Preparedness theory

How has preparedness theory attempted to integrate a Pavlovian model of the acquisition of specific phobias with this biological specificity? What is the status of Preparedness theory today?
When confronted with a phobic object or situation an individual appears to have little control and no alternative but to avoid the feared object or situation (Ohman & Soares, 1993). Consequently, individuals with a phobia can be vulnerable to anxiety induced automatic reactions to an object or situation which in turn can place major restrictions on everyday life (Ohman & Soares, 1993). Phobias are characterised as a conditioned reaction that is specific, persistent, intense and irrational with a compelling need to avoid the phobic object or situation (Reber, 1995). The majority of phobias concentrate on a small number of fear inducing stimuli such as snakes, spiders, heights, thunder and confined spaces. These biological stimuli are more likely to develop into a phobia than non-biological stimuli such as firearms, broken glass and motor cars, even though humans are more likely to have an aversive experience with non-biological stimuli. Preparedness theory was introduced by Seligman (1971) whereby the concept of preparedness attempts to explain why fears and phobias are so much more likely to occur with biological stimuli than non-biological stimuli (Davey, 1995). I will discuss classical conditioning and preparedness theory and how preparedness theory has attempted to integrate a Pavlovian model of the acquisition of specific phobias with this biological specificity. Further, a contemporary status of preparedness theory is discussed by means of an evaluation of available evidence.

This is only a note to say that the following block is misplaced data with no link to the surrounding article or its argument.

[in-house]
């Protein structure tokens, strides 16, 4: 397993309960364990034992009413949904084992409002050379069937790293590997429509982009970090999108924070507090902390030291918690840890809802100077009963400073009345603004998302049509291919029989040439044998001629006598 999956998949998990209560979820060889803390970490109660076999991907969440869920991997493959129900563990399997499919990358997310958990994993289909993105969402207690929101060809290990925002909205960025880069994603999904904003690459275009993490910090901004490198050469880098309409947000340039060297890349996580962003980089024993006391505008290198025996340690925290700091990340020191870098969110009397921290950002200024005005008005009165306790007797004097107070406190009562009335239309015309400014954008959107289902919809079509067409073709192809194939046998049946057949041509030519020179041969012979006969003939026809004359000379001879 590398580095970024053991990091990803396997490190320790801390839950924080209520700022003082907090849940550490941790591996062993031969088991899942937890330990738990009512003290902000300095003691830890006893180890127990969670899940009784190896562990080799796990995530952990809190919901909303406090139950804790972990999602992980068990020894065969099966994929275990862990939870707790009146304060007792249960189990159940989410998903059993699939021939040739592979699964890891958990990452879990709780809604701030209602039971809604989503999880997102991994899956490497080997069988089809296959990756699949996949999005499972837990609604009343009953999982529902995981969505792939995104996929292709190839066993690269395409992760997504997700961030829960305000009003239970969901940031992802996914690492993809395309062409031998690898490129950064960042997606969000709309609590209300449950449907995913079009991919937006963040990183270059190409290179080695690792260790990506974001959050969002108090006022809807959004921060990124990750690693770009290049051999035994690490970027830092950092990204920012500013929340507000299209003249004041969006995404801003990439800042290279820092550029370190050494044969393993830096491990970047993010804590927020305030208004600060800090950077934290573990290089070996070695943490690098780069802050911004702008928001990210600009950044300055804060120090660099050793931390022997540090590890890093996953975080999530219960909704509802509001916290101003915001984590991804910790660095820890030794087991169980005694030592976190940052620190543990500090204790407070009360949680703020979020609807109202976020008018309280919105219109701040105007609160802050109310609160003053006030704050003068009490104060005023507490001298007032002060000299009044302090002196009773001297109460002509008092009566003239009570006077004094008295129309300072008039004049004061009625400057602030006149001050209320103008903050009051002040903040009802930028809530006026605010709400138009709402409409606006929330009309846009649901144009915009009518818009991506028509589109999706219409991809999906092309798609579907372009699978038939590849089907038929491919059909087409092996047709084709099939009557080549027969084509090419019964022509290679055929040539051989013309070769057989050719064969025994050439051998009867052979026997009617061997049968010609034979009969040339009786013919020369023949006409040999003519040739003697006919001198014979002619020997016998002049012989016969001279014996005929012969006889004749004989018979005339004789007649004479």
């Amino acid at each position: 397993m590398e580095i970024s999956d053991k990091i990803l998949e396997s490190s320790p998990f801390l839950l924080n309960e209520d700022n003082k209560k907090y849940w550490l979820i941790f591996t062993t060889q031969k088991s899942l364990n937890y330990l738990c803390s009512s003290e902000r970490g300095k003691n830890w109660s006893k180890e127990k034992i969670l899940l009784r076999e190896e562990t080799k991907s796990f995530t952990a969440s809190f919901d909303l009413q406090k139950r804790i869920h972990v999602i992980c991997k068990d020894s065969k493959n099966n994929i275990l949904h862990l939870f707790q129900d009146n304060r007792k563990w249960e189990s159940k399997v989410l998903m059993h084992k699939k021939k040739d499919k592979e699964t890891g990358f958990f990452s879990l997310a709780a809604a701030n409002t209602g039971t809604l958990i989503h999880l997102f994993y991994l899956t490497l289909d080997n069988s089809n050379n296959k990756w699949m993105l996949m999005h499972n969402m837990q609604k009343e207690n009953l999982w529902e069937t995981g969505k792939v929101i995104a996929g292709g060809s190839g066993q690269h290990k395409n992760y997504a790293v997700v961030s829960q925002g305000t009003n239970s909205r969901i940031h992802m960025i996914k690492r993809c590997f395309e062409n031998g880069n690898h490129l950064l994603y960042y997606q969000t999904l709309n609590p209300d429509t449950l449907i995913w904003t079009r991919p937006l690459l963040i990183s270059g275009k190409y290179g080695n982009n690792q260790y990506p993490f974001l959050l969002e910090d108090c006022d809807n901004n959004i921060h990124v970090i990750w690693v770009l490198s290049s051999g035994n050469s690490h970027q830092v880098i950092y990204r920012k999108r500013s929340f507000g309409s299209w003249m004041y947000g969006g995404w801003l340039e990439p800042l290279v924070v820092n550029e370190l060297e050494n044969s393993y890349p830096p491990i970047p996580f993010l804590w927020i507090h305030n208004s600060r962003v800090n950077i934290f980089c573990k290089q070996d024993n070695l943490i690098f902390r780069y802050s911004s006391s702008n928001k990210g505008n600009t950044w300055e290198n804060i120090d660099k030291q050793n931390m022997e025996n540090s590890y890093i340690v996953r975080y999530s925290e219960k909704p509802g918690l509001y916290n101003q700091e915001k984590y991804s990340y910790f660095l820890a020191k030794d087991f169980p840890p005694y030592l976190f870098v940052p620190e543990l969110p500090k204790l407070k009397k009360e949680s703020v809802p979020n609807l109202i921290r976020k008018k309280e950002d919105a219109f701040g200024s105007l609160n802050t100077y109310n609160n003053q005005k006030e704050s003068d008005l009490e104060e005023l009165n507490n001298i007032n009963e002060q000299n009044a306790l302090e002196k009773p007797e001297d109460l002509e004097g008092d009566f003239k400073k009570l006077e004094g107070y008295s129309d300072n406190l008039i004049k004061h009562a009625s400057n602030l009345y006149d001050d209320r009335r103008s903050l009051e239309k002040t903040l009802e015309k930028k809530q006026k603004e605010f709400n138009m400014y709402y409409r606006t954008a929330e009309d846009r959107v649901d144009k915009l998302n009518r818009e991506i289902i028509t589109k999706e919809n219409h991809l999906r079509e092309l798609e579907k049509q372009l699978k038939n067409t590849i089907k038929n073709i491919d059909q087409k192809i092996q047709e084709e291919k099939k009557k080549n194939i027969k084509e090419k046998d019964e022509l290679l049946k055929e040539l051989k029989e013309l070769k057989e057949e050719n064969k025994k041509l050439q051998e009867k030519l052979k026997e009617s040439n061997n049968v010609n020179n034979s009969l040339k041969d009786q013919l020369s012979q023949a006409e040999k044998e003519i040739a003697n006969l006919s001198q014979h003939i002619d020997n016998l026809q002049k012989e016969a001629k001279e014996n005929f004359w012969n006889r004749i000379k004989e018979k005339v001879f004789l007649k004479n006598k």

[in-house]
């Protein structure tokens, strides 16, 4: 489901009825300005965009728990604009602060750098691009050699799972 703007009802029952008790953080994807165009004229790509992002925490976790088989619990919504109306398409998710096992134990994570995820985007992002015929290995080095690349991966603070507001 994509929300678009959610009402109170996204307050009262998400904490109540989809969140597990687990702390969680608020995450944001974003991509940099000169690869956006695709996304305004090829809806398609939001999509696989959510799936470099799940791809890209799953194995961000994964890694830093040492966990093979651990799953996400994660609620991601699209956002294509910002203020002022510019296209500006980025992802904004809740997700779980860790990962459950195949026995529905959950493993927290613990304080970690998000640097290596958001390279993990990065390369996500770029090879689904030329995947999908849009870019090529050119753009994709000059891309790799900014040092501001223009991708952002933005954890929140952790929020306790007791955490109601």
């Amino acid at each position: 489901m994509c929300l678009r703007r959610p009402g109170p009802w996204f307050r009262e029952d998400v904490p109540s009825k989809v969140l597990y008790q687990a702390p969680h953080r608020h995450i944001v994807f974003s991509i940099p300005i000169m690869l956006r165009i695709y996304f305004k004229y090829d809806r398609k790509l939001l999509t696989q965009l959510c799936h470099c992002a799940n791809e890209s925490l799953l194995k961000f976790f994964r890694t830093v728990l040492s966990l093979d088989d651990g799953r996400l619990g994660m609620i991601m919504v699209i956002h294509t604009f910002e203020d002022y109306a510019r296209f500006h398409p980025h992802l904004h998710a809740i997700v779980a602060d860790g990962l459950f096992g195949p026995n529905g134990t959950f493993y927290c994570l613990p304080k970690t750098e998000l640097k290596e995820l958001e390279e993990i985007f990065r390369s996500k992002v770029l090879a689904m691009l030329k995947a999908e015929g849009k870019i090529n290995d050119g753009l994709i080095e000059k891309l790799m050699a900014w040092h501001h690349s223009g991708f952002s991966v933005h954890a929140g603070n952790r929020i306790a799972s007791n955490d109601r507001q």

Russian psychologist Ivan Pavlov established the study of classical conditioning (Bourne & Russo, 1998). Kalat (1998) states that classical conditioning involves a modification of involuntary behaviour. In this process, a neutral stimulus that causes no natural respon…

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